and Hungary - were also conquered and Islamized. When the Muslim
armies were stopped at the gates of Vienna in 1683, over a millennium
of jihad had transpired. These tremendous military successes spawned
a triumphalist jihad literature. Muslim historians recorded in detail
the number of infidels slain or enslaved, the cities and villages
which were pillaged, and the lands, treasure, and movable goods
seized. Christian (Coptic, Armenian, Jacobite, Greek, Slav, etc.), as
well as Hebrew sources, and even the scant Hindu and Buddhist
writings that survived the ravages of the Muslim conquests,
independently validate this narrative and complement the Muslim
perspective by providing testimonies of the suffering of the
non-Muslim victims of jihad wars.

But surely the much-lionized Sufi tradition offers a healthy
corrective to the so-called `narrow strain' of Islam epitomized by
Ibn Taymiyya, and the consensus opinions (cardinal examples cited
above) of many other classical scholars representing all four main
schools of Sunni Islamic Law. Indeed, the scholar and theologian
W.M. Watt wrote that al-Ghazali (d. 1111), the famous theologian,
philosopher, and paragon of mystical Sufism, had been:

acclaimed in both the East and West as the greatest Muslim after
Muhammad, and he is by no means unworthy of that dignity...He brought
orthodoxy and mysticism into closer contact...the theologians became
more ready to accept the mystics as respectable, while the mystics
were more careful to remain within the bounds of orthodoxy. 6

The 9/11 Commissioners, and those who accept the views stated in
their report, should read the lauded al-Ghazali's writings on jihad
war to understand that they differ not one whit from the opinions
expressed by the demonized Ibn Taymiyya. Below is what al-Ghazali
actually wrote about jihad war, and the treatment of the vanquished
non-Muslim [dhimmi] peoples (from the Wagjiz, written in 1101 C.E.):

...one must go on jihad (i.e., warlike razzias or raids) at least once
a year...one may use a catapult against them [non-Muslims] when they
are in a fortress, even if among them are women and children. One
may set fire to them and/or drown them...If a person of the Ahl
al-Kitab [People of The Book - Jews and Christians, typically] is
enslaved, his marriage is [automatically] revoked. A woman and her
child taken into slavery should not be separated...One may cut down
their trees...One must destroy their useless books. Jihadists may
take as booty whatever they decide...they may steal as much food as
they need.... 7

The Commissioners might also find particularly edifying the writings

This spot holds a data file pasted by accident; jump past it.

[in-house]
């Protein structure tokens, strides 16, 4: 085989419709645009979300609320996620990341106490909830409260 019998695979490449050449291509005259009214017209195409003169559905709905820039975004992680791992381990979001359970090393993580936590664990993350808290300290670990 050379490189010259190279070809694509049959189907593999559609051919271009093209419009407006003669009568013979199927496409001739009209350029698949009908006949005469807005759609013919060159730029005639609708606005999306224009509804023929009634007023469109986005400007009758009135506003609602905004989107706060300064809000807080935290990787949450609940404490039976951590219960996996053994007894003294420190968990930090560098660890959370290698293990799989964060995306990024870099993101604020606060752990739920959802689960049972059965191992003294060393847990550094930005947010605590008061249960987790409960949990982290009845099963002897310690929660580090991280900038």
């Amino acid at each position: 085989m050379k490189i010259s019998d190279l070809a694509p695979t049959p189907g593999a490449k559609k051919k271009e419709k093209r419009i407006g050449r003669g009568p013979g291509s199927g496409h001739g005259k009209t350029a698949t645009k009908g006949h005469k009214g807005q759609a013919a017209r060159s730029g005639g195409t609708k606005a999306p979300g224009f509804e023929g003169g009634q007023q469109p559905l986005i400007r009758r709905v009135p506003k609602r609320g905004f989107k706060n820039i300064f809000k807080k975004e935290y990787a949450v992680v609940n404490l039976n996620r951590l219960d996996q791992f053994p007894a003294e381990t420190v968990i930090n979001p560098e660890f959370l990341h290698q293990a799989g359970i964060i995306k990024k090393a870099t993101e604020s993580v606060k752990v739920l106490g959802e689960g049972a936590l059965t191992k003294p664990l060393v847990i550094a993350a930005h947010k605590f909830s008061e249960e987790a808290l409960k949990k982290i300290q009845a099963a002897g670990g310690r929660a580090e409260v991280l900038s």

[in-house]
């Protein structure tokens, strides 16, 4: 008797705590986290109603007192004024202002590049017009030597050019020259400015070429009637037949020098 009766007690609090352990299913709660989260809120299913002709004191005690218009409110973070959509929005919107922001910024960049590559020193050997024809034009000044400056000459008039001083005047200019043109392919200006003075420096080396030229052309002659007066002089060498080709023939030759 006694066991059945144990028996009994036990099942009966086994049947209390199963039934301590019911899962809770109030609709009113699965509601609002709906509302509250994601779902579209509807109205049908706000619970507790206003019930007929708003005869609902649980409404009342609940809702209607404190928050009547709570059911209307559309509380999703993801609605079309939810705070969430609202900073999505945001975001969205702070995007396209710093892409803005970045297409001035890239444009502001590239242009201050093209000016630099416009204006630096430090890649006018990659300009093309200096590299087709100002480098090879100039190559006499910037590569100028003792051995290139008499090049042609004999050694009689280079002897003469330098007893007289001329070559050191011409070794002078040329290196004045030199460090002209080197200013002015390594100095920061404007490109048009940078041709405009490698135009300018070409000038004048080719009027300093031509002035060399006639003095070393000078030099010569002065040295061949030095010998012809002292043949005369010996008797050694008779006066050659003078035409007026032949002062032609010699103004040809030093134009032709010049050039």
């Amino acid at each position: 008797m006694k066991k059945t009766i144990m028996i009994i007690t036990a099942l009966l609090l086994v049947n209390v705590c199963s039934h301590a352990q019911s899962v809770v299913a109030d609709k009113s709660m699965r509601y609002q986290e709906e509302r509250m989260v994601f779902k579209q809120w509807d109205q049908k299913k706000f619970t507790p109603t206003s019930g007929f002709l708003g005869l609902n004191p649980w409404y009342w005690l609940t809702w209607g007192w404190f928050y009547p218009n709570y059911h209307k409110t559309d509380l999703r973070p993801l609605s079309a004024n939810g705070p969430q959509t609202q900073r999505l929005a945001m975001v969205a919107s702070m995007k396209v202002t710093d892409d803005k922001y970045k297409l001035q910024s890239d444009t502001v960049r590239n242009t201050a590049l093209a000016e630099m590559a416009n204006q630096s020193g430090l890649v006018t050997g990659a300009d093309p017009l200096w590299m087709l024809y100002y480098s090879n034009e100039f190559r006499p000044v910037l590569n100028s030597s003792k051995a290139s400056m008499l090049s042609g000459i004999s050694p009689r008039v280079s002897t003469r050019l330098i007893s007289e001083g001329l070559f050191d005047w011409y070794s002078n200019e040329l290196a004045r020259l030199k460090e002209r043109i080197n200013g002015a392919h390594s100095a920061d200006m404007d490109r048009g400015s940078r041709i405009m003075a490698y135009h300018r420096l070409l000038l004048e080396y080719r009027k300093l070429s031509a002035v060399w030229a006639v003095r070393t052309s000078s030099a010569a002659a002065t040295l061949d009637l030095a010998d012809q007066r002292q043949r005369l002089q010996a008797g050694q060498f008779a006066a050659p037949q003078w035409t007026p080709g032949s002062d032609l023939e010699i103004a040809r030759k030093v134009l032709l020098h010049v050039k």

of two contemporary Muslim scholars of jihad, the late Majid
Khadduri, and Bassam Tibi. Majid Khadurri wrote the following in
1955:

Thus the jihad may be regarded as Islam's instrument for carrying out
its ultimate objective by turning all people into believers, if not
in the prophethood of Muhammad (as in the case of the dhimmis), at
least in the belief of God. The Prophet Muhammad is reported to have
declared `some of my people will continue to fight victoriously for
the sake of the truth until the last one of them will combat the
anti-Christ.' Until that moment is reached the jihad, in one form or
another will remain as a permanent obligation upon the entire Muslim
community. It follows that the existence of a dar al-harb is
ultimately outlawed under the Islamic jural order; that the dar
al-Islam permanently under jihad obligation until the dar al-harb is
reduced to non-existence; and that any community accepting certain
disabilities- must submit to Islamic rule and reside in the dar
al-Islam or be bound as clients to the Muslim community. The
universality of Islam, in its all embracing creed, is imposed on the
believers as a continuous process of warfare, psychological and
political if not strictly military. 8

And in 1996, Bassam Tibi wrote this:

At its core, Islam is a religious mission to all humanity. Muslims
are religiously obliged to disseminate the Islamic faith throughout
the world. `We have sent you forth to all mankind' (Q. 34:28). If
non-Muslims submit to conversion or subjugation, this call (da'wa)
can be pursued peacefully. If they do not, Muslims are obliged to
wage war against them. In Islam, peace requires that non-Muslims
submit to the call of Islam, either by converting or by accepting the
status of a religious minority (dhimmi) and paying the imposed poll
tax, jizya. World peace, the final stage of the da'wa, is reached
only with the conversion or submission of all mankind to
Islam...Muslims believe that expansion through war is not aggression
but a fulfillment of the Qur'anic command to spread Islam as a way to
peace. The resort to force to disseminate Islam is not war (harb), a
word that is used only to describe the use of force by non-Muslims.
Islamic wars are not hurub (the plural of harb) but rather futuhat,
acts of `opening' the world to Islam and expressing Islamic jihad.
Relations between dar al-Islam, the home of peace, and dar al-harb,
the world of unbelievers, nevertheless take place in a state of war,
according to the Qur'an and to the authoritative commentaries of
Islamic jurists. Unbelievers who stand in the way, creating obstacles
for the da'wa, are blamed for this state of war, for the da'wa can be
pursued peacefully if others submit to it. In other words, those who
resist Islam cause wars and are responsible for them. Only when
Muslim power is weak is `temporary truce' (hudna) allowed (Islamic
jurists differ on the definition of `temporary'). 9

In 1916, the great Dutch scholar of Islam, C. Snouck Hurgronje
underscored how the jihad doctrine of world conquest remained a
potent force among the Muslim masses 13 centuries later,

[I]t would be a gross mistake to imagine that the idea of universal